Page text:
The Weekly Reflektion 30/2022

In last week’s Reflektion, week 29 -2022, we talked about how economic pressure and competition with Airbus led to the modification of the Boeing 737 MAX and the tragic consequences of two air crashes and 346 people dead. This week we will look at how the modification caused the crashes. Next week we will try to explain why Boeing did not manage the change safely and why the Federal Aviation Authority approved the change.

Do you ensure there is redundancy in your systems so that a single failure will not lead to serious consequences?

The development of the turbo-fan aircraft engine led toincreased fuel efficiency and reduction in CO2 and NOx emissions, however these are wider and heavier than conventional units. Installation of these engines on the Boeing 737 airframe was a challenge since there was not enough ground clearance and any change to the airframe would require an extensive Federal Aviation Authority (FAA) review. Boeing found a solution to the problem. The engine was relocated to a point higher up the wing and further forward. This changed the aerodynamics of the aircraft and led to a tendency for the aircraft to nose up under conditions of full thrust, for example at take-off. Boeing designed a software system, Manoeuvring Characteristics Augmentation System (MCAS), to compensate for this nose up behaviour and to ensure the aircraft behaved similarly to a ‘normal’ 737. TheMCAS system used a signal from one of the Angle-of-Attack (AoA) sensors on the nose of the aircraft. When the sensor registered an ‘abnormal’ angle, or pitch, a signal was sent to the spoilers on the rear wings that adjusted the aircraft angle. All this was done without the pilots receiving any indication that an adjustment was being made. The system was also independent of the autopilot so would not automatically disconnect if the pilots tried to manually take over control in the event of a problem.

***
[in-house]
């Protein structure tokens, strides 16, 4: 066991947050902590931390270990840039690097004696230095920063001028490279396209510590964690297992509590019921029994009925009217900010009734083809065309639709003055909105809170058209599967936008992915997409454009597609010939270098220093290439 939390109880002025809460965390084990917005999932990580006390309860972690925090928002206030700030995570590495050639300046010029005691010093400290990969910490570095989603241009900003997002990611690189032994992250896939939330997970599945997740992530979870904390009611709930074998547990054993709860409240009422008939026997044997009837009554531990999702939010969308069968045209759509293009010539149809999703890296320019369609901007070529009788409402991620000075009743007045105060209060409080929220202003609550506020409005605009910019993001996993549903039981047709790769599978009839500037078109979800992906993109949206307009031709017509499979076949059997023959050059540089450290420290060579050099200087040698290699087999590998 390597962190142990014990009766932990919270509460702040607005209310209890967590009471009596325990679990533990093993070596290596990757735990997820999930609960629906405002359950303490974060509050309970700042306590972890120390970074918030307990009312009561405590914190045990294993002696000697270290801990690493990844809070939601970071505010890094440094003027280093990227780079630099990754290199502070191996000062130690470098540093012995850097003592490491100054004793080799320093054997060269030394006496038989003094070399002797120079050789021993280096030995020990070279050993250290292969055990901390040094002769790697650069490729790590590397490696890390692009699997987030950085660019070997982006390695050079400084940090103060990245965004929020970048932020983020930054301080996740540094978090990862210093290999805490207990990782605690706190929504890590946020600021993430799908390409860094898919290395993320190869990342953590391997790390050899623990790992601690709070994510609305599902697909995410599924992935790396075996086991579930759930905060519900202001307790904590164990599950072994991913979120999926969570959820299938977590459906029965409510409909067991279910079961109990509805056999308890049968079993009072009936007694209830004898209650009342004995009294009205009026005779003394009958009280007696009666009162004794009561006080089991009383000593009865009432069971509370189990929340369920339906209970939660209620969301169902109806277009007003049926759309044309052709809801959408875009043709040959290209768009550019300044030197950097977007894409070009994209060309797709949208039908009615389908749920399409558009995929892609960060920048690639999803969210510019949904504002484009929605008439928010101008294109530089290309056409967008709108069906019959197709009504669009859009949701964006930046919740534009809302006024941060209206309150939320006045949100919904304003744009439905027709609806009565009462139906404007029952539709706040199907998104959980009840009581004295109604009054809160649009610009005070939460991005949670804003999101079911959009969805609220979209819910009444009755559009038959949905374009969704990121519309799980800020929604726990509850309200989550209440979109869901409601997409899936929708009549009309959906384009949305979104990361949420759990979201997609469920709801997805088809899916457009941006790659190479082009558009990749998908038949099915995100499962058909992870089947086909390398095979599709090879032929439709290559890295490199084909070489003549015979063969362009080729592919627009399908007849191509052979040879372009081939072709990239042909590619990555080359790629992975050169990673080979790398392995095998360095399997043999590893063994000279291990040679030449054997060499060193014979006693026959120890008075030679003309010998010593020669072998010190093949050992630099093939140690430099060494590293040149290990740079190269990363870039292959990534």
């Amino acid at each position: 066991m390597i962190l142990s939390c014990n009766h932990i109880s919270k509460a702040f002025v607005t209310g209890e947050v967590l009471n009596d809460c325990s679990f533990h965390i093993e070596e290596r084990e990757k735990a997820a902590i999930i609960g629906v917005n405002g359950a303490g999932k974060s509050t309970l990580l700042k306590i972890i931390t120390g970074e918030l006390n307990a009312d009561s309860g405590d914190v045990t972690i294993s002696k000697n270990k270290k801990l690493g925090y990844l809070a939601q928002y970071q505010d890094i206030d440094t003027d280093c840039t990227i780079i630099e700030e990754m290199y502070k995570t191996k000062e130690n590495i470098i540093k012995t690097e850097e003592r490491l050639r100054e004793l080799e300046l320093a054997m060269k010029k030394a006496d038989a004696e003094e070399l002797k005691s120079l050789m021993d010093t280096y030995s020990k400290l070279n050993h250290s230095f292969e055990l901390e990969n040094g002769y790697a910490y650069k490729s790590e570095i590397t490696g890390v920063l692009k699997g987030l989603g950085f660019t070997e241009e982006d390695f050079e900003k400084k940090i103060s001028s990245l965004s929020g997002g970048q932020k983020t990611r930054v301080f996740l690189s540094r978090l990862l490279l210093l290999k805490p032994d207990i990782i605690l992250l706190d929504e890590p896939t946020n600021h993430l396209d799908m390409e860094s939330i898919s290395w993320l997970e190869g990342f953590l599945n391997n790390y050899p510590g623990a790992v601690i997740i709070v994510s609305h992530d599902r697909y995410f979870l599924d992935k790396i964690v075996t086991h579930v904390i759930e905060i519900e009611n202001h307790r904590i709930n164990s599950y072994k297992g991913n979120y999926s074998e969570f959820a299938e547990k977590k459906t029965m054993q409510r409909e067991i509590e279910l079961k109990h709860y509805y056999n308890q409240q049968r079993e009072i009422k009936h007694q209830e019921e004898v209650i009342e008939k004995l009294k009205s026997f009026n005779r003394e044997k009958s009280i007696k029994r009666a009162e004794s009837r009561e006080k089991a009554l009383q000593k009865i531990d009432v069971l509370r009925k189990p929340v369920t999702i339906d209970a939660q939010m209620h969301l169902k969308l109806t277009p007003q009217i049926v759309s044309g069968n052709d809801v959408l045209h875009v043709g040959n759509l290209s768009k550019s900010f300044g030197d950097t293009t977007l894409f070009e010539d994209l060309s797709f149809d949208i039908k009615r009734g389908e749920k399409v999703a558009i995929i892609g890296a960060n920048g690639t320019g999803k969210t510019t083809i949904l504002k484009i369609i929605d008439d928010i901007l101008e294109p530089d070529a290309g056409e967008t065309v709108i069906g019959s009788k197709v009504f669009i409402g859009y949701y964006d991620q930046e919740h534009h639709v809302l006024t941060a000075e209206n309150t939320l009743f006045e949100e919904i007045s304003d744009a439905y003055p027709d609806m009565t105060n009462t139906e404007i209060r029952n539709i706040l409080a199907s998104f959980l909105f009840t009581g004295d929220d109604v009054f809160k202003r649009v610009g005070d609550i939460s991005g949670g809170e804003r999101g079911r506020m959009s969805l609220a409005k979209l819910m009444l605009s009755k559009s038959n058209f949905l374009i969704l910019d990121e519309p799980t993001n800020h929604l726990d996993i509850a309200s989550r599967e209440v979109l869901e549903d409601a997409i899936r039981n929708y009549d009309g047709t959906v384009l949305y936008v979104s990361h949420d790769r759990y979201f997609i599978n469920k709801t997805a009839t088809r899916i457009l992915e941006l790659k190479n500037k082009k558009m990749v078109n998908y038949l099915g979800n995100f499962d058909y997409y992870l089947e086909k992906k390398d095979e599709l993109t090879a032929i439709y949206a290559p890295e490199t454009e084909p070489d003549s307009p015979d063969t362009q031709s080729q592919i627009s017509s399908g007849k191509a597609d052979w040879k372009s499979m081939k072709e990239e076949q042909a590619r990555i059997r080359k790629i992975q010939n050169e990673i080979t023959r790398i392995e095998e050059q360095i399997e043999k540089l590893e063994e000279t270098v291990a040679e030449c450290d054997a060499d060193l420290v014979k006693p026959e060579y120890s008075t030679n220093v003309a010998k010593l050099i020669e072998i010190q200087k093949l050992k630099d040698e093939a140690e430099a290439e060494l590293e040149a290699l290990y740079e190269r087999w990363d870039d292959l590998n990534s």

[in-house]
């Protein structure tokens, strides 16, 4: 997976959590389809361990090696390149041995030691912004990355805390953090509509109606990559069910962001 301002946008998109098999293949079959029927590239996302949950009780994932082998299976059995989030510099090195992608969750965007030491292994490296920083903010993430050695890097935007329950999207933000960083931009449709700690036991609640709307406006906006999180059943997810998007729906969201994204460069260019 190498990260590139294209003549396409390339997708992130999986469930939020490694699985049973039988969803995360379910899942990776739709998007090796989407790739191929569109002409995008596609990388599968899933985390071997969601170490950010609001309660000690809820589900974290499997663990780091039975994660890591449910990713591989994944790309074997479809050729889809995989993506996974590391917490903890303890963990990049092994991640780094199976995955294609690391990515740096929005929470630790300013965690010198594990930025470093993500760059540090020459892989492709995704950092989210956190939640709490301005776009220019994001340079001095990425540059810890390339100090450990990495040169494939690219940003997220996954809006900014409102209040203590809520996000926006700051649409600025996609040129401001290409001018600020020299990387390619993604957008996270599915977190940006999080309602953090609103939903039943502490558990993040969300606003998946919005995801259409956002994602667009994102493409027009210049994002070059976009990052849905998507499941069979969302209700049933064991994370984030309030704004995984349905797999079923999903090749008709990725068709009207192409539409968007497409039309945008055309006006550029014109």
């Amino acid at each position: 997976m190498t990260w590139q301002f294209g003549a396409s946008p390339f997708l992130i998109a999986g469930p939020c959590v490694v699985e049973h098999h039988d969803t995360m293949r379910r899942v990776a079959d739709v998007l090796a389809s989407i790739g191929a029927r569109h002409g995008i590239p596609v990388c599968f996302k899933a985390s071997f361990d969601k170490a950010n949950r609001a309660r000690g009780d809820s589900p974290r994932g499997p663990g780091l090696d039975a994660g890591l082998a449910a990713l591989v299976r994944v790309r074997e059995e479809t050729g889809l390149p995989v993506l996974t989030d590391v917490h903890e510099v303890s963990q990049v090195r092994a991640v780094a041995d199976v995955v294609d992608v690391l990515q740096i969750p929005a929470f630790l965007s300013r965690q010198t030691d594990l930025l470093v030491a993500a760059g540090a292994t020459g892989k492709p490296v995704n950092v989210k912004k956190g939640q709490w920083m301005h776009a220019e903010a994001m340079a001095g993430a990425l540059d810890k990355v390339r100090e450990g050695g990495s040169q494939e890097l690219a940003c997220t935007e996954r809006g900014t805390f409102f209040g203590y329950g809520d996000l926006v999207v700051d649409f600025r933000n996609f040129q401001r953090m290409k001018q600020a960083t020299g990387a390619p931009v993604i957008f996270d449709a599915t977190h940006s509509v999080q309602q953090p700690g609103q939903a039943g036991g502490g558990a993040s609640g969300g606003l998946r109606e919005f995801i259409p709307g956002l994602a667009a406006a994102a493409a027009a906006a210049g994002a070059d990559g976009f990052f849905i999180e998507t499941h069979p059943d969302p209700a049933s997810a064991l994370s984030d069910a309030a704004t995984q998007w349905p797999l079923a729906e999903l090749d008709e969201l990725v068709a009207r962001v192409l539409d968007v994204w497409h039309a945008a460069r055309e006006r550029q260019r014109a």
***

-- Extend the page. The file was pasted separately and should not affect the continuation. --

There are two AoA sensors on commercial aircraft including the 737 MAX. Boeing decided to use the signal from one of these sensors to provide input to the MCAS. The system was therefore dependent on a ‘single’ sensor and as we are painfully aware, failure of a sensor can and does happen. A system for comparing the two signals was available from Boeing as an option however Lion Air that operated the first flight that crashed did not pay for this option. The pilotsreceived no warning of a discrepancy in the AoAmeasurements. However, since the pilots had no training on the MCAS system it is uncertain whether they could have responded to the warning and recovered the situation. The pilots on the Ethiopian Airlines aircraft, the second crash, were aware of the MCAS problem and managed to de-activate the MCAS system when a problem with the AoA sensor measurement occurred however, too late to regain control of the aircraft.  

Critical systems should be robustly designed, and this includes ensuring there is adequate redundancy for failures that could lead to serious consequences. Independent sensors with comparison of measurements increase the system reliability. For the MCAS, disconnection of the system in the event of discrepancy and a warning to inform of the system fault would have been appropriate. This of course presupposes that the pilots had received adequate knowledge for this situation including training in a simulator.

Reflekt AS